‘It’s time to smother Britain’s pubs with love and show our appreciation’

Many of the best – and, it has to be said, worst – moments in my life feature pubs.

For some reason I can’t remember them all, but there’s no denying there’s nothing like a cosy public house for a get-together.

With mates, with family, with colleagues, with a date, before a ­football match, celebrating a victory after, or analysing their defeat, a wedding, or post-divorce, birthday celebrations, first dates, treasured memories and funeral wakes.

All of life’s big moments, good, bad or dreadfully sad, are better shared – with strangers as well as friends – in a pub.

The highlight of my primary school years were the days when mum picked my brother and I up from the playground and walked home via my grandparents’ pub, The Duke’s Head in Canterbury.

Their locals nicknamed me Mrs Guinness because I often bore the froth of the famous Irish beer around my mouth. I was THREE years old when it started. “It’s good for you,” they’d chuckle, as the beer beard obliterated half my face. What were they thinking of?

Later Grandad gave me a giant Babycham Bambi, meant for display, but bound for my bedroom dressing table.

With her big blue eyes and ­unfeasibly long lashes, I ADORED her. Thus began my love of pubs, a romantic dream of log fires, friendly locals and ­delicious food.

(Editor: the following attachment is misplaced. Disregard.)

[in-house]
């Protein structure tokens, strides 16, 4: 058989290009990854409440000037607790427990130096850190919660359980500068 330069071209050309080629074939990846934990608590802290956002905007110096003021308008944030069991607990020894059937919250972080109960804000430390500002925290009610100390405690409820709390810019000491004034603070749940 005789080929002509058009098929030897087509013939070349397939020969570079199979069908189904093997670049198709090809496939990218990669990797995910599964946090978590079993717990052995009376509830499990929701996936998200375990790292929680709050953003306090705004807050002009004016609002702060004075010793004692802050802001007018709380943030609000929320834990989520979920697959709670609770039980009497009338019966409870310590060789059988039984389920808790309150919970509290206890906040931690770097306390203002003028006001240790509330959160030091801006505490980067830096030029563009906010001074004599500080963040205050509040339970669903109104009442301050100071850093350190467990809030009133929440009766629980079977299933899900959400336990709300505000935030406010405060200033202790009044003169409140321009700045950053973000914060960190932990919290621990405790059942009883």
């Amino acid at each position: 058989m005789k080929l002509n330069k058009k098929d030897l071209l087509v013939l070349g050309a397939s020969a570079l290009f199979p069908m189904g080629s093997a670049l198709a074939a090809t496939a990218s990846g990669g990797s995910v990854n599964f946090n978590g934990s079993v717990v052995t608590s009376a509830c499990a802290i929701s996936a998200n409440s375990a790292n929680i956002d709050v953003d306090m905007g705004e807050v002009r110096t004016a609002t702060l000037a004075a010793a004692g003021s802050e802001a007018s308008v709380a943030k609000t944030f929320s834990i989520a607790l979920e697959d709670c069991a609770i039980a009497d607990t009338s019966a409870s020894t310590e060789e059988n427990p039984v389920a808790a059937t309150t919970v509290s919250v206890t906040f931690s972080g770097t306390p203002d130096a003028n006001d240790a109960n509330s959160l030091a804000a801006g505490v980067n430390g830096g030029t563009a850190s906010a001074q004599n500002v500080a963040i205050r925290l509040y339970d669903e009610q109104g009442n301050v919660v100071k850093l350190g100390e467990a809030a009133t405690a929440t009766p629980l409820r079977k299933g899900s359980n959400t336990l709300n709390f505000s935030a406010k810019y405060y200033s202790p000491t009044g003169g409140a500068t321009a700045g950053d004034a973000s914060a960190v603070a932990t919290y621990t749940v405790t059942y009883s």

And then my husband had a mad dream of owning a country pub set amid thatched cottages in the Dorset countryside.

So he bought one. It was gorgeous. The bills were high. The chefs’ huge egos ­obstructive. The staff no-shows on Mother’s Day – the biggest Sunday trade of the year – “because it’s Mother’s Day”. Unbelievable. The locals’ gossip and rumour spreading.

The tabs that never get paid. The suppliers that no longer stock your best-selling red wine. The local that hogs the same prime position at the bar supping just the one pint for hours. The counselling you’re required to impart.

The fights you have to stop. The no-marks that sup and then “do a runner”. We loved it all – sort of.

But it’s hard. The bills keep coming. Business rates and beer duty are high. Is it any wonder, then, that more than 5,000 locals could call time for good by 2024.

British pubs, landlords/ladies are unique. There’s nothing quite like them anywhere else in the world. They’re the heart of local communities, they’re social services, counsellors, referees. They’re a refuge for the cold and lonely.

Time then, gentlemen (and ladies) to smother them with love and show our appreciation.

Before they disappear, as fast as a cold pint on a hot day.

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